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Huang and Ferrell (1996), MAPK ultrasensitivity

June 2006, model of the month by Nicolas Le Novère
Original model: BIOMD0000000009

Many biological systems respond non-linearly to an effector. When one plots the response toward the logarithm of increasing signal intensity, this translates into a "sigmoid" curve with a slope at the inflexion point larger than one. Since the 1960s and the development of the allosteric theory [1], it was assumed that such an ultrasensitivity, observed in an increasing number of molecular systems, was due to positive cooperativities and oligomeric complexes. In the early 1980s, Albert Goldbeter and Daniel Koshland presented an alternative mechanism, based on a cascade of covalent modifications in the absence of cooperativity [2, 3]. This proved to be visionary, since the discovery of such an ultra-sensitive cascade in living cells only came almost a decade later, with the deciphering of the MAP kinase cascade.

Mitogen Activating Protein Kinases (MAPKs) are kinases initialy identified as activated by signals regulating cell cycle. However, it has now been shown that they are regulating gene expression in a larger variety of biological processes such as cell differentiation, cell survival/apoptosis, adaptation to drugs etc. The initial signal comes from the plasma membrane, while the last member of the cascade can enter the nucleus.

We had to wait for another half-decade before the first kinetic model of MAP kinase cascade was designed by Chi-Ying Huang and James Ferrell, based on experimental data and estimated constants [4].

Reaction graph of Huang and Ferrell 1996

The model was based on elementary steps, where all the associations, dissociations and conversions were represented, rather than a non-linear scheme such as Michaelis-Menten, where only conversions would be represented (For an in-depth discussion on the two approaches applied to MAPK models, see [5]). It comprised 20 reactions and 22 molecular species (see BIOMD0000000009). Contrarily to most of its followers, the model was not based on the cascade Raf/MEK1/ERK but on the cascade MOS/MEK1/P42 of Xenopus oocyte

.

The authors varied all the concentrations and the Michaelis constants of all the enzymes without modifying the main result: The Hill-coefficient of activation of MAPK is always greater than that of MAPKK, itself greater than that of MAPKKK. The double phosphorylation of MAPKK and MAPK was shown to increase the non-linearity of response.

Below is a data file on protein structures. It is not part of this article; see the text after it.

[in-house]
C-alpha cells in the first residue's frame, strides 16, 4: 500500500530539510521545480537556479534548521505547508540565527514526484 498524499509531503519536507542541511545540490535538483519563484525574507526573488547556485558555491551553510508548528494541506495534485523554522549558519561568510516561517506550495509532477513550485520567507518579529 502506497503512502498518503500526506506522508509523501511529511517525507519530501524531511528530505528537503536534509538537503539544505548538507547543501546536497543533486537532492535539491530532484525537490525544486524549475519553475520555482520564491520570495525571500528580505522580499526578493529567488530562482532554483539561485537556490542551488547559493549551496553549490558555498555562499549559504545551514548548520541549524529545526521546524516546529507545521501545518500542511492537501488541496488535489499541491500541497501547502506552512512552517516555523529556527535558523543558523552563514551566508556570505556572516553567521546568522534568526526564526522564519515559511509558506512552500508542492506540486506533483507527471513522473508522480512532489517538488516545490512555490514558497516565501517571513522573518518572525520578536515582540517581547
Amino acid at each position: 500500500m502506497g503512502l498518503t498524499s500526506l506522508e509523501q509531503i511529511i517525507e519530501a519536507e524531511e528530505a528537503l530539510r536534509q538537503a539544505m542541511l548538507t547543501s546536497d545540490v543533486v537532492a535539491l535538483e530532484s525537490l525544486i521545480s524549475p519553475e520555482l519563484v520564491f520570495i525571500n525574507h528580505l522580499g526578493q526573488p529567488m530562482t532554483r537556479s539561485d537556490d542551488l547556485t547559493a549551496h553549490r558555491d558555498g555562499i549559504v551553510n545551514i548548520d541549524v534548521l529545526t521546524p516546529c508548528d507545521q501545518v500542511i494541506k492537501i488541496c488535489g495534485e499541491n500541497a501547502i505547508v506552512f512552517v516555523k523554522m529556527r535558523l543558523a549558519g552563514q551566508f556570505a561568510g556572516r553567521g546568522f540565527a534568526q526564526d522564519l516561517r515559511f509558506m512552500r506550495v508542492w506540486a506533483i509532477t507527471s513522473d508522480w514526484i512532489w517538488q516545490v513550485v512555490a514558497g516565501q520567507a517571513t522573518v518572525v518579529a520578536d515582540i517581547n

Ultrasensitivity generated by the phosphorylation cascade

Most of the current models of MAP kinase cascade, as well as the derived model including the cascade, stem from the model of Huang and Ferrell. This pionneer position has been emphasised by Bhalla and colleagues in a reconstruction of the history of MAP kinase models [6].


History of the MAPK cascade models

Bibliographic References

  1. J. Monod, J. Wyman, and J. P. Changeux. On the nature of allosteric transitions: a plausible model. J Mol Biol, 12:88-118, May 1965. [PubMed]
  2. A. Goldbeter and D. E. Koshland. An amplified sensitivity arising from covalent modification in biological systems. Proc Natl Acad Sci USA, 78(11):6840-6844, Nov 1981. [PubMed]
  3. A. Goldbeter and D. E. Koshland. Ultrasensitivity in biochemical systems controlled by covalent modification. Interplay between zero-order and multistep effects. J Biol Chem, 259(23):14441-14447, Dec 1984. [PubMed]
  4. C. Y. Huang and J. E. Ferrell. Ultrasensitivity in the mitogen-activated protein kinase cascade. Proc Natl Acad Sci USA, 93(19):10087-10083. Sep 1996.[PubMed]
  5. N. I. Markevich, J. B. Hoek, and Boris N Kholodenko. Signaling switches and bistability arising from multisite phosphorylation in protein kinase cascades. J Cell Biol, 164(3):353-359, Feb 2004. [PubMed]
  6. S. J. Vayttaden, S. M. Ajay, and U. S. Bhalla. A spectrum of models of signaling pathways. Chembiochem, 5(10):1365-1374, Oct 2004. [PubMed]
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